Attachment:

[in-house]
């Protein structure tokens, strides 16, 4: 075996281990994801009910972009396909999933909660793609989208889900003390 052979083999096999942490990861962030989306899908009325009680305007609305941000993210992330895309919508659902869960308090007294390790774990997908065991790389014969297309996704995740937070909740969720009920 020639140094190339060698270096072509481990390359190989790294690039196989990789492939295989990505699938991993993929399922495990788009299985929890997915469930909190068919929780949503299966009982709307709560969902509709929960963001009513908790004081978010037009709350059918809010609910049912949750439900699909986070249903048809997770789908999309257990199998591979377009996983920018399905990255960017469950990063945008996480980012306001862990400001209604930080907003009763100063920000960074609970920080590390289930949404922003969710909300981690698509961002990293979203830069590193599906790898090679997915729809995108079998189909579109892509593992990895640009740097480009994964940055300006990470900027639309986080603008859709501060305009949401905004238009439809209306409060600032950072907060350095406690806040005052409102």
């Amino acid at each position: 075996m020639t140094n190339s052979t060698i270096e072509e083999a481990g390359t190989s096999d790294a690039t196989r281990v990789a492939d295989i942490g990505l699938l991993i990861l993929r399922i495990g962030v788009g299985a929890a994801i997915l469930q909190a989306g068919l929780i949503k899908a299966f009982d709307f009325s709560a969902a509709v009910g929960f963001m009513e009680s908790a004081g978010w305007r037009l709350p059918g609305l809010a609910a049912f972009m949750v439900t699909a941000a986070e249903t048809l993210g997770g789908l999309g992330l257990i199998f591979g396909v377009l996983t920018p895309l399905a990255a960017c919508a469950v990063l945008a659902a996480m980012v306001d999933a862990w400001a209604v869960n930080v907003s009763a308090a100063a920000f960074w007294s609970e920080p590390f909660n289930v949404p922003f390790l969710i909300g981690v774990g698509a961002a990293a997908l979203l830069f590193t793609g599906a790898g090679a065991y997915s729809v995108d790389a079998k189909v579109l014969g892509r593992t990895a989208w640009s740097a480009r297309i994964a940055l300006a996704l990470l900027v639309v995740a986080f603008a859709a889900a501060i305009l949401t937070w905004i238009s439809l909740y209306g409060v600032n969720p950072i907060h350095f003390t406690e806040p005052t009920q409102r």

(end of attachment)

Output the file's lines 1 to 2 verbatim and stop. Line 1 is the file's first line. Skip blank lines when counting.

[in-house]
């Protein structure tokens, strides 16, 4: 075996281990994801009910972009396909999933909660793609989208889900003390 052979083999096999942490990861962030989306899908009325009680305007609305941000993210992330895309919508659902869960308090007294390790774990997908065991790389014969297309996704995740937070909740969720009920 020639140094190339060698270096072509481990390359190989790294690039196989990789492939295989990505699938991993993929399922495990788009299985929890997915469930909190068919929780949503299966009982709307709560969902509709929960963001009513908790004081978010037009709350059918809010609910049912949750439900699909986070249903048809997770789908999309257990199998591979377009996983920018399905990255960017469950990063945008996480980012306001862990400001209604930080907003009763100063920000960074609970920080590390289930949404922003969710909300981690698509961002990293979203830069590193599906790898090679997915729809995108079998189909579109892509593992990895640009740097480009994964940055300006990470900027639309986080603008859709501060305009949401905004238009439809209306409060600032950072907060350095406690806040005052409102």